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Notice

Countervailing Duty Investigation of Certain Hot-Rolled Steel Flat Products From Brazil: Final Affirmative Determination, and Final Determination of Critical Circumstances, in Part

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Information about this document as published in the Federal Register.

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AGENCY:

Enforcement and Compliance, International Trade Administration, Department of Commerce.

SUMMARY:

The Department of Commerce (the Department) determines that countervailable subsidies are being provided to producers and exporters of certain hot-rolled steel flat products (hot-rolled steel, or HRS) from Brazil. For information on the estimated subsidy rates, see the “Final Determination” section of this notice. The period of investigation is January 1, 2014, through December 31, 2014.

DATES:

Effective August 12, 2016.

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FOR FURTHER INFORMATION CONTACT:

Sergio Balbontin, Nicholas Czajkowski, or Lana Nigro, AD/CVD Operations, Office I, Enforcement and Compliance, International Trade Administration, U.S. Department of Commerce, 1401 Constitution Avenue NW., Washington, DC 20230; telephone: (202) 482-6478, (202) 482-1395, and (202) 482-1779, respectively.

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SUPPLEMENTARY INFORMATION:

Background

The Department published the Preliminary Determination on January 15, 2016.[1] A summary of the events that occurred since the Department published the Preliminary Determination, as well as a full discussion of the issues raised by parties for this final determination, may be found in the Issues and Decision Memorandum.[2] The Issues and Decision Memorandum is a public document and is on file electronically via Enforcement and Compliance's Antidumping and Countervailing Duty Centralized Electronic Service System (ACCESS). ACCESS is available to registered users at http://access.trade.gov, and is available to all parties in the Central Records Unit, Room B8024 of the main Department of Commerce building. In addition, a complete version of the Issues and Decision Memorandum can be accessed directly at http://enforcement.trade.gov/​frn/​. The signed Issues and Decision Memorandum and the electronic version are identical in content.

Scope Comments

In accordance with the Preliminary Scope Determination,[3] the Department set aside a period of time for parties to address scope issues in case briefs or other written comments on scope issues.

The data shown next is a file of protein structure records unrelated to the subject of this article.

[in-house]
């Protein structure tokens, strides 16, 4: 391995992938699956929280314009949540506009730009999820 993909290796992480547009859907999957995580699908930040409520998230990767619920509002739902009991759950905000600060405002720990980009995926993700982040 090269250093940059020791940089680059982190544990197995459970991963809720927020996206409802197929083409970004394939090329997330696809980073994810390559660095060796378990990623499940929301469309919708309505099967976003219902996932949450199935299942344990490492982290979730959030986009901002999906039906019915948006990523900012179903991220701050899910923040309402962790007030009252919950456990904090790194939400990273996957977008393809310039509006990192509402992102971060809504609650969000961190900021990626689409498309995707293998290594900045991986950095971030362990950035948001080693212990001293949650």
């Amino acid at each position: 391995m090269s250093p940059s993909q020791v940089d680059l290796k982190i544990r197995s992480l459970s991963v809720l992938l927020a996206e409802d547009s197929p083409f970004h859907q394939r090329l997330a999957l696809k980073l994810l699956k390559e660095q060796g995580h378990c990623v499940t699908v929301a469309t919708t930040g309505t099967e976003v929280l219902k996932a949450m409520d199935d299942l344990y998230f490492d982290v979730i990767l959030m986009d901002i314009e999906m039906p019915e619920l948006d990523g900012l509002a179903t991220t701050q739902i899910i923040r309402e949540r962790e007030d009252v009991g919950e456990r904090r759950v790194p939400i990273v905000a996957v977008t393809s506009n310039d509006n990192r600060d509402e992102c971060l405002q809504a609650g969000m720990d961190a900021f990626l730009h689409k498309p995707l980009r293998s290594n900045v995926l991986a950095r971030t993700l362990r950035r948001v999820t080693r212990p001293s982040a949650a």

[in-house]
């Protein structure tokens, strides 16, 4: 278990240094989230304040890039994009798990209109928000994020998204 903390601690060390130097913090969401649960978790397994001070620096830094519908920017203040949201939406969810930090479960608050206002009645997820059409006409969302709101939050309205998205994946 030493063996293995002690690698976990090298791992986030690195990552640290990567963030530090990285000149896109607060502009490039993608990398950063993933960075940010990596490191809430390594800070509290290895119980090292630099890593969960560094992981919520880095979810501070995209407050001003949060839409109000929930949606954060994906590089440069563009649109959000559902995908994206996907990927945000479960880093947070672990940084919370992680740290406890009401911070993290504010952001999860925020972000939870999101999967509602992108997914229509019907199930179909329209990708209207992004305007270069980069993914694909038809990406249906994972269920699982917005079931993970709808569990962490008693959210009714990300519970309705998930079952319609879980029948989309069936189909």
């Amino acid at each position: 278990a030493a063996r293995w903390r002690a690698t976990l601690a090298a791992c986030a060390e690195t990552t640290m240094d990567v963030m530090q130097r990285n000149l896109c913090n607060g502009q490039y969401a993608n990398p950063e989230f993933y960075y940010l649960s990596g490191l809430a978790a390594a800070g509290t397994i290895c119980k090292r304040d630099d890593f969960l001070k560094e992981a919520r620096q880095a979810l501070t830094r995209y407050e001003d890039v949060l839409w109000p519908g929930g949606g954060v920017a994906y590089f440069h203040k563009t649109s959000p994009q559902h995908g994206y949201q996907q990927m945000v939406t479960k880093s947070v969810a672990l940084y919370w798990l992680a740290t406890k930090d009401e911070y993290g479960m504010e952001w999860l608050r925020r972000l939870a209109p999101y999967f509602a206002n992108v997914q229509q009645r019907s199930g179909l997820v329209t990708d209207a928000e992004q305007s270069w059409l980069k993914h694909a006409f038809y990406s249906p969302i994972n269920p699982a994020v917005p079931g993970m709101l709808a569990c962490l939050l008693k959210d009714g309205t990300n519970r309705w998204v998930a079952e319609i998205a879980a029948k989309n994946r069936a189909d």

In the Preliminary Determination, we did not modify the scope language as it appeared in the Initiation Notice.[4] No interested party submitted scope comments in case or rebuttal briefs; therefore, the scope of this investigation remains unchanged for this final determination.

Scope of the Investigation

The products covered by this investigation are certain hot-rolled steel flat products from Brazil. For a complete description of the scope of this investigation, see the “Scope of the Investigation,” attached to this notice at Appendix I.

Analysis of Subsidy Programs and Comments Received

The subsidy programs under investigation and the issues raised in the case and rebuttal briefs by parties in this investigation are discussed in the Issues and Decision Memorandum. A list of the issues that parties raised, and to which we have responded in the Issues and Decision Memorandum, is attached to this notice at Appendix II.

Use of Adverse Facts Available

In making this final determination, the Department relied, in part, on facts available and, because the Government of Brazil and the respondent companies did not act to the best of their abilities in responding to the Department's requests for information, we drew an adverse inference where appropriate in selecting from among the facts otherwise available.[5] Specifically, we applied facts available, with adverse inferences, for the Reduction of Tax on Industrialized Products for Machines and Equipment, the BNDES FINAME Loan program, and the Ex-Tarifário program, in accordance with section 776(a) and (b) of the Act. For further information, see the section “Use of Adverse Facts Available” in the accompanying Issues and Decision Memorandum.

Changes Since the Preliminary Determination

Based on our analysis of the comments received from parties, and the minor corrections presented and additional items discovered at verification, we made certain changes to the respondents' subsidy rate calculations. For a discussion of these changes, see the Issues and Decision Memorandum.

Final Affirmative Determination of Critical Circumstances, in Part